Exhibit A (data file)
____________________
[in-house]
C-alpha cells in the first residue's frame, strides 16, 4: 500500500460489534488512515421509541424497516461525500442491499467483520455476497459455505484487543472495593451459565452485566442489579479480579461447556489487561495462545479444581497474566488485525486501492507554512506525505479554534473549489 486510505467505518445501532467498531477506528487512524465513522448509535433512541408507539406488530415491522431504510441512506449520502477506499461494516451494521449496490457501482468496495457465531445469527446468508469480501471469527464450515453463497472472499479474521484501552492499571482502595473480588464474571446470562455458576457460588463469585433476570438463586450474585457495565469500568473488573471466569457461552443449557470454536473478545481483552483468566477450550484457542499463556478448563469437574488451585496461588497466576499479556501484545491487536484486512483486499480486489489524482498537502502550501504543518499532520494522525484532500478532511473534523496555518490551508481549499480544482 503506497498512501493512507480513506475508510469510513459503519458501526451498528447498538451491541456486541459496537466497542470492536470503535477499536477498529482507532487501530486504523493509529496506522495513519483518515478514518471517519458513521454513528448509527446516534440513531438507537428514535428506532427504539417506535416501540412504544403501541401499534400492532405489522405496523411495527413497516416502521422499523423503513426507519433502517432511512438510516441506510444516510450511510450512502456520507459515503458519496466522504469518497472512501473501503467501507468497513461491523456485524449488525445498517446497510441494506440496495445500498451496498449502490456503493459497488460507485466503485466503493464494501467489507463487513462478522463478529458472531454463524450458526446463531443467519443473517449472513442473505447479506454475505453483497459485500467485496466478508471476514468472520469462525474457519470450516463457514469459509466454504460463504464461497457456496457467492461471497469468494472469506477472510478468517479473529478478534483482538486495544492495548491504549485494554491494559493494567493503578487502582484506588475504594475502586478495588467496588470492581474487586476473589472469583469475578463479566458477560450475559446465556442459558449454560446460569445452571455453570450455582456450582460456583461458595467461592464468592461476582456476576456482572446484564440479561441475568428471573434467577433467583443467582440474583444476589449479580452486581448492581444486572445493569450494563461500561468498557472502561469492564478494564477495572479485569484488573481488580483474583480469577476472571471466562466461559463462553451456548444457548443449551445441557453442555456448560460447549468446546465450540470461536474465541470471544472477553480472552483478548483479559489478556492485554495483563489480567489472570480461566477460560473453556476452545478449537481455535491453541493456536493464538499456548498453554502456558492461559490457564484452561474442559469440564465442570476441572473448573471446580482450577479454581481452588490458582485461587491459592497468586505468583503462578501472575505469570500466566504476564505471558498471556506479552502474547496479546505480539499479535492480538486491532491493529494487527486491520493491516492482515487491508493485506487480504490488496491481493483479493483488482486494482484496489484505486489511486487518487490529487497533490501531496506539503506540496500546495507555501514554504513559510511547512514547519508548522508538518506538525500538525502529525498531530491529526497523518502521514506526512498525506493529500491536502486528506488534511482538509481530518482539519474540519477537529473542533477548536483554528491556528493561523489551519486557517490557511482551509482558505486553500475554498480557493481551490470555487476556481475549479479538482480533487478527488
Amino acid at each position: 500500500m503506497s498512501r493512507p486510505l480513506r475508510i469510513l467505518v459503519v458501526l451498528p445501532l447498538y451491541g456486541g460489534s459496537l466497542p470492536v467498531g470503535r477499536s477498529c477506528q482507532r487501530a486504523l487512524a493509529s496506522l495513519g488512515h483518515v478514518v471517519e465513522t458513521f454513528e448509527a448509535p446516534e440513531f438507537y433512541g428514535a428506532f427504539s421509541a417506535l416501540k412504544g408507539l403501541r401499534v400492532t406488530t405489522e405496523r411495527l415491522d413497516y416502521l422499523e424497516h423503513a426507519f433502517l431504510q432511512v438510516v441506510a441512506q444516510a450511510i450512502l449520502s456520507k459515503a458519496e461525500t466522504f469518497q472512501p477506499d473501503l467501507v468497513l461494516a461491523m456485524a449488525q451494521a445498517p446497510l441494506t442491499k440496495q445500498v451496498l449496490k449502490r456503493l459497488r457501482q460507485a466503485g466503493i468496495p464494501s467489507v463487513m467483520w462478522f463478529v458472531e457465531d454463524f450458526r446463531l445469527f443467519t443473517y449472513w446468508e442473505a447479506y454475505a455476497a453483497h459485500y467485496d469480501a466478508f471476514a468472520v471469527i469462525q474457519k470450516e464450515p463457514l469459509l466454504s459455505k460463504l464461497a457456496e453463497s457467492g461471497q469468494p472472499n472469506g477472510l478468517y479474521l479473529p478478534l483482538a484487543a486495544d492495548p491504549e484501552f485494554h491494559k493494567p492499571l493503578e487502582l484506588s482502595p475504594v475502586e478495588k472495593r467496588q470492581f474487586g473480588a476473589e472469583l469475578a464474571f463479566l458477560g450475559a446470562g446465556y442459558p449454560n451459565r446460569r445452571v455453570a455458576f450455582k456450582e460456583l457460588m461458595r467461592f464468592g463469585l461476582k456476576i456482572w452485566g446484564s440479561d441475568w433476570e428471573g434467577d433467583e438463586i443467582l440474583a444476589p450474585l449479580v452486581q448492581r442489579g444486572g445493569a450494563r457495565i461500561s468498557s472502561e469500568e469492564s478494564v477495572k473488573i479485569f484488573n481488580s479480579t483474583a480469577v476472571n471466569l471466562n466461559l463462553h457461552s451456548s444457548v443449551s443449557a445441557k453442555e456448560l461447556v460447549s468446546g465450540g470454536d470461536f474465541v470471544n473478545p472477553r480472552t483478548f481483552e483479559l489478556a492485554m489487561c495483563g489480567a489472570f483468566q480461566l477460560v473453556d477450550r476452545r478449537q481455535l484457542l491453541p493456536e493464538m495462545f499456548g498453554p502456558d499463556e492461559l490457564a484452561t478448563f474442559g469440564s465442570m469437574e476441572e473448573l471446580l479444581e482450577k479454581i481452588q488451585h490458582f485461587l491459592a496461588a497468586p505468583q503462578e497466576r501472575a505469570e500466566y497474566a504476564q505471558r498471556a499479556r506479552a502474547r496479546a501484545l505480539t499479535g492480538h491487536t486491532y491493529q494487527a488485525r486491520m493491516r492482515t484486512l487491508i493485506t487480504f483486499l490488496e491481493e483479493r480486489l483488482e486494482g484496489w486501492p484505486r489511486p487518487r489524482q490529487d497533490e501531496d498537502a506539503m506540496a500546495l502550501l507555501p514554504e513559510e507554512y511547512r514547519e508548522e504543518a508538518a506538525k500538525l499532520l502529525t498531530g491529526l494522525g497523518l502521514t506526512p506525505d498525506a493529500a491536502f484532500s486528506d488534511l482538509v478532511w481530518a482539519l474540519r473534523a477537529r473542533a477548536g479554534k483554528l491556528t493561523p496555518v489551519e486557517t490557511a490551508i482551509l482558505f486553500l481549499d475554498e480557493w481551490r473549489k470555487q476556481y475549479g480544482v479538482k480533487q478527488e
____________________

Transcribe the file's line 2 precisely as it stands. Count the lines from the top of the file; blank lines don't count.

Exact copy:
C-alpha cells in the first residue's frame, strides 16, 4: 500500500460489534488512515421509541424497516461525500442491499467483520455476497459455505484487543472495593451459565452485566442489579479480579461447556489487561495462545479444581497474566488485525486501492507554512506525505479554534473549489 486510505467505518445501532467498531477506528487512524465513522448509535433512541408507539406488530415491522431504510441512506449520502477506499461494516451494521449496490457501482468496495457465531445469527446468508469480501471469527464450515453463497472472499479474521484501552492499571482502595473480588464474571446470562455458576457460588463469585433476570438463586450474585457495565469500568473488573471466569457461552443449557470454536473478545481483552483468566477450550484457542499463556478448563469437574488451585496461588497466576499479556501484545491487536484486512483486499480486489489524482498537502502550501504543518499532520494522525484532500478532511473534523496555518490551508481549499480544482 503506497498512501493512507480513506475508510469510513459503519458501526451498528447498538451491541456486541459496537466497542470492536470503535477499536477498529482507532487501530486504523493509529496506522495513519483518515478514518471517519458513521454513528448509527446516534440513531438507537428514535428506532427504539417506535416501540412504544403501541401499534400492532405489522405496523411495527413497516416502521422499523423503513426507519433502517432511512438510516441506510444516510450511510450512502456520507459515503458519496466522504469518497472512501473501503467501507468497513461491523456485524449488525445498517446497510441494506440496495445500498451496498449502490456503493459497488460507485466503485466503493464494501467489507463487513462478522463478529458472531454463524450458526446463531443467519443473517449472513442473505447479506454475505453483497459485500467485496466478508471476514468472520469462525474457519470450516463457514469459509466454504460463504464461497457456496457467492461471497469468494472469506477472510478468517479473529478478534483482538486495544492495548491504549485494554491494559493494567493503578487502582484506588475504594475502586478495588467496588470492581474487586476473589472469583469475578463479566458477560450475559446465556442459558449454560446460569445452571455453570450455582456450582460456583461458595467461592464468592461476582456476576456482572446484564440479561441475568428471573434467577433467583443467582440474583444476589449479580452486581448492581444486572445493569450494563461500561468498557472502561469492564478494564477495572479485569484488573481488580483474583480469577476472571471466562466461559463462553451456548444457548443449551445441557453442555456448560460447549468446546465450540470461536474465541470471544472477553480472552483478548483479559489478556492485554495483563489480567489472570480461566477460560473453556476452545478449537481455535491453541493456536493464538499456548498453554502456558492461559490457564484452561474442559469440564465442570476441572473448573471446580482450577479454581481452588490458582485461587491459592497468586505468583503462578501472575505469570500466566504476564505471558498471556506479552502474547496479546505480539499479535492480538486491532491493529494487527486491520493491516492482515487491508493485506487480504490488496491481493483479493483488482486494482484496489484505486489511486487518487490529487497533490501531496506539503506540496500546495507555501514554504513559510511547512514547519508548522508538518506538525500538525502529525498531530491529526497523518502521514506526512498525506493529500491536502486528506488534511482538509481530518482539519474540519477537529473542533477548536483554528491556528493561523489551519486557517490557511482551509482558505486553500475554498480557493481551490470555487476556481475549479479538482480533487478527488